Bureaucracy and other barriers to market entry have in the past led to the third sector failing to capitalise on genuine partnerships with the public sector.
While the Government introduces measures, such as the Compact and the Public Services Action Plan, to help open up its procurement processes to not-for-profit organisations, what can the voluntary sector itself do to maximise its opportunities?
One key motivator for government to award contracts to the third sector is that it can add value. Charities should demonstrate in their applications what value they can add and how it benefits end users. With the Government committed to opening up the market through initiatives such as Think Smart - Think Voluntary Sector!, charities should show a willingness to join partnerships across traditional boundaries.
The level of bureaucracy now involved in public procurement, much of it originating from the EU, has become notorious, with many applications little more than 'tick-box' exercises. The full weight of the Public Contracts Regulations 2006 only hits contracts above a certain financial threshold, but the government must apply core EU values, such as transparency and non-discrimination, to all procurement, regardless of value, which may lead to disproportionate amounts of paperwork. Applicants should be aware of the procedures required and try to use them to their advantage.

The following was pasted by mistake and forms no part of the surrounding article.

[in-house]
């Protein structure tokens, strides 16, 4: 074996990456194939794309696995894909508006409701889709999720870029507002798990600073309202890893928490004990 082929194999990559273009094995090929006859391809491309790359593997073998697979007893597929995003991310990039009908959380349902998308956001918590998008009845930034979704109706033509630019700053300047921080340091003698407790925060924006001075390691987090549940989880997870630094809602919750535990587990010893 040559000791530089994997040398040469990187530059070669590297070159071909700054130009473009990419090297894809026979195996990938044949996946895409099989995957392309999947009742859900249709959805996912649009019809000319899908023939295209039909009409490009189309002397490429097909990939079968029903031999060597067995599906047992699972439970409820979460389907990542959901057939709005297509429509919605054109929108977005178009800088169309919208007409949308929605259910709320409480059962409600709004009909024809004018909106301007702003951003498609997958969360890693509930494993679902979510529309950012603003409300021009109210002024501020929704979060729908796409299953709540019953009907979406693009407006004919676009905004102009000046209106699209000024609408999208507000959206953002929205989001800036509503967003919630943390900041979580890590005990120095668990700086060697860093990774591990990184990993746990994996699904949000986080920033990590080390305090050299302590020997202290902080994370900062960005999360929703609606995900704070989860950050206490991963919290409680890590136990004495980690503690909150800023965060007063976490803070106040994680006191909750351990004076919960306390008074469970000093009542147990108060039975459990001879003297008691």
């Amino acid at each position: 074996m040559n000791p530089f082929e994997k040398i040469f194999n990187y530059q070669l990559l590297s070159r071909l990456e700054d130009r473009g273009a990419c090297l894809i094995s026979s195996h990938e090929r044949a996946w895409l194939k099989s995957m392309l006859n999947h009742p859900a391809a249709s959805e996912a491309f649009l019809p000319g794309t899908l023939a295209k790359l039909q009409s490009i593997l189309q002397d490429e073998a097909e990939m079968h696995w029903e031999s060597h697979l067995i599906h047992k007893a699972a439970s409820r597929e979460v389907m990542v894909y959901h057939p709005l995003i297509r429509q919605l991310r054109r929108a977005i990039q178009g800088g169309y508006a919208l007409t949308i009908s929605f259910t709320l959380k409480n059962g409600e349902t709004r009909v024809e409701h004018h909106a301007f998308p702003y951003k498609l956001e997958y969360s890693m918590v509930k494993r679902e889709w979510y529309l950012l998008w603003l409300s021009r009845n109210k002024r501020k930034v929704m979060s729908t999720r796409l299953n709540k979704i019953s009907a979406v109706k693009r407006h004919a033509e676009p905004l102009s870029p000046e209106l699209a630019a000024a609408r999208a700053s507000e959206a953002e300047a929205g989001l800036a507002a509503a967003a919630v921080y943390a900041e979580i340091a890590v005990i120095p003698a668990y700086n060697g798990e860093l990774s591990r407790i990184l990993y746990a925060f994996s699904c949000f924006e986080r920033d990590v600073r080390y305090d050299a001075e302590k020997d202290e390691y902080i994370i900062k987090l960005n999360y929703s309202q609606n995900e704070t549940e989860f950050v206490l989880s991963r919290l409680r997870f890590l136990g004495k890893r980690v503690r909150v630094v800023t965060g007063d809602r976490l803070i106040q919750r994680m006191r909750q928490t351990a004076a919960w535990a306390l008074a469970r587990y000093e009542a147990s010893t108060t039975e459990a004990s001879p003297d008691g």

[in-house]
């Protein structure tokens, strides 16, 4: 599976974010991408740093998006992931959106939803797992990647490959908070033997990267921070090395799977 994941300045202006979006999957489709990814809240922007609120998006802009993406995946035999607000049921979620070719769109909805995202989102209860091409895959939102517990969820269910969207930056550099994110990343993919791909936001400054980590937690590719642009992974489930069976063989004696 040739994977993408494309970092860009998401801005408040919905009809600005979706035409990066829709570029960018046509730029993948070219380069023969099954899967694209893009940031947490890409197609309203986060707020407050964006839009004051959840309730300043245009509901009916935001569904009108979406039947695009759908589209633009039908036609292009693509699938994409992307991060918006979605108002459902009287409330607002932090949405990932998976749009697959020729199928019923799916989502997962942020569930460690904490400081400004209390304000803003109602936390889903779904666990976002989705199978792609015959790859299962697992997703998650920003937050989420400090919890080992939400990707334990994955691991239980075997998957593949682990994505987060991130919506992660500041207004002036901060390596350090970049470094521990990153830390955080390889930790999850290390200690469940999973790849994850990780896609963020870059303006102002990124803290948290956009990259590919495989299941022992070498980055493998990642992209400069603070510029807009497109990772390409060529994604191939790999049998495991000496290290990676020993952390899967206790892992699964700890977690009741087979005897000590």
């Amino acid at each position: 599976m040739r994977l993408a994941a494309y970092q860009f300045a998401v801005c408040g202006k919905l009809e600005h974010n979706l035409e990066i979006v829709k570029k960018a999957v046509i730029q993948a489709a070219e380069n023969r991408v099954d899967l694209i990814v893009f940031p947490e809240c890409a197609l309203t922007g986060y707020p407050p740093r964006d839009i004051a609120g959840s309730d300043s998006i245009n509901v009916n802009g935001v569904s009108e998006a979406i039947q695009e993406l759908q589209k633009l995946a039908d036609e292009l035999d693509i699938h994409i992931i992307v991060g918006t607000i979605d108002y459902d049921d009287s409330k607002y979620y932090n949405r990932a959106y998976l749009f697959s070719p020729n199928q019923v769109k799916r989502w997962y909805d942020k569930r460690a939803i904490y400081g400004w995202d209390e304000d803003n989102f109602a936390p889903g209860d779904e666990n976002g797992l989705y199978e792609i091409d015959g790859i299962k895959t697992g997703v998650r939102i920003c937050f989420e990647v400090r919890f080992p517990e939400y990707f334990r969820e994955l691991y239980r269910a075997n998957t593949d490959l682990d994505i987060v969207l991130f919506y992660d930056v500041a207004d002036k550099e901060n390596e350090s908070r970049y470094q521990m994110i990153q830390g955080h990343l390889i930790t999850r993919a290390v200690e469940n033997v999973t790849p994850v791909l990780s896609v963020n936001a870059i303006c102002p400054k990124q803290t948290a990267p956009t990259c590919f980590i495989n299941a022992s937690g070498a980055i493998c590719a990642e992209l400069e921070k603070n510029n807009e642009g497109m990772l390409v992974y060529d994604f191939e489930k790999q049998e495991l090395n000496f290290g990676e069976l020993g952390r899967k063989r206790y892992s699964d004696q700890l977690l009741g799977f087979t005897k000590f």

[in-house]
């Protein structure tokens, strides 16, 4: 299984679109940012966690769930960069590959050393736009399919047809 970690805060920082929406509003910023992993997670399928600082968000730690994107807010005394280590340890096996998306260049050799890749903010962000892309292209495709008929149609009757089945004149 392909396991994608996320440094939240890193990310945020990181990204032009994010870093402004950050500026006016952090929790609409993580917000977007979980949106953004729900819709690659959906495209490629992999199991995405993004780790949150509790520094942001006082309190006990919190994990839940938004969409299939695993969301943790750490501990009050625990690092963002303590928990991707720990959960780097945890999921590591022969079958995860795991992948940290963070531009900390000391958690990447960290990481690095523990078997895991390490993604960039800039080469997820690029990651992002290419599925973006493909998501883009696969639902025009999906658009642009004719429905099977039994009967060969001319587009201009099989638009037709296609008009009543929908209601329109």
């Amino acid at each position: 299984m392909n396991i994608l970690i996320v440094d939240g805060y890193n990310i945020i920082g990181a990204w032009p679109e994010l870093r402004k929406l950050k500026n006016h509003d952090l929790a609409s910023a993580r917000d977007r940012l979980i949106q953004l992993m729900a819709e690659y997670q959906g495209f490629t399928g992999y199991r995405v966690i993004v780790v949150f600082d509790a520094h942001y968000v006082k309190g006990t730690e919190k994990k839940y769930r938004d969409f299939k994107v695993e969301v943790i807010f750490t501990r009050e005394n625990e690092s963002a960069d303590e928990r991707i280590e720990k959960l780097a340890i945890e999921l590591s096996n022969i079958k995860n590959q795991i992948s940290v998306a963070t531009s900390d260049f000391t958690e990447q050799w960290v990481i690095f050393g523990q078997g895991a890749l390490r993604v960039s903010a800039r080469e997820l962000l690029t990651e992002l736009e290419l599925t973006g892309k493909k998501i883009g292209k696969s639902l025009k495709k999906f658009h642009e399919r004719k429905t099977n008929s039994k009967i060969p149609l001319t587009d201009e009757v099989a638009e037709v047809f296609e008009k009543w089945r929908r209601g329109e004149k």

If you make an application for a public contract, asking for feedback on your submission could help to improve your next application, whether or not you are successful. Where possible, consider widening your application to include other services that you might be able to supply, maximising the chances of success against the time spent completing the required forms.
With a commitment to innovation within the Government, the voluntary sector should aim to keep up with advances in e-procurement. Government departments have targets for levels of business carried out electronically, so applicants that are e-enabled may find more opportunities open to them.
It is essential that the voluntary sector keeps up with new developments if it is to remain a competitor.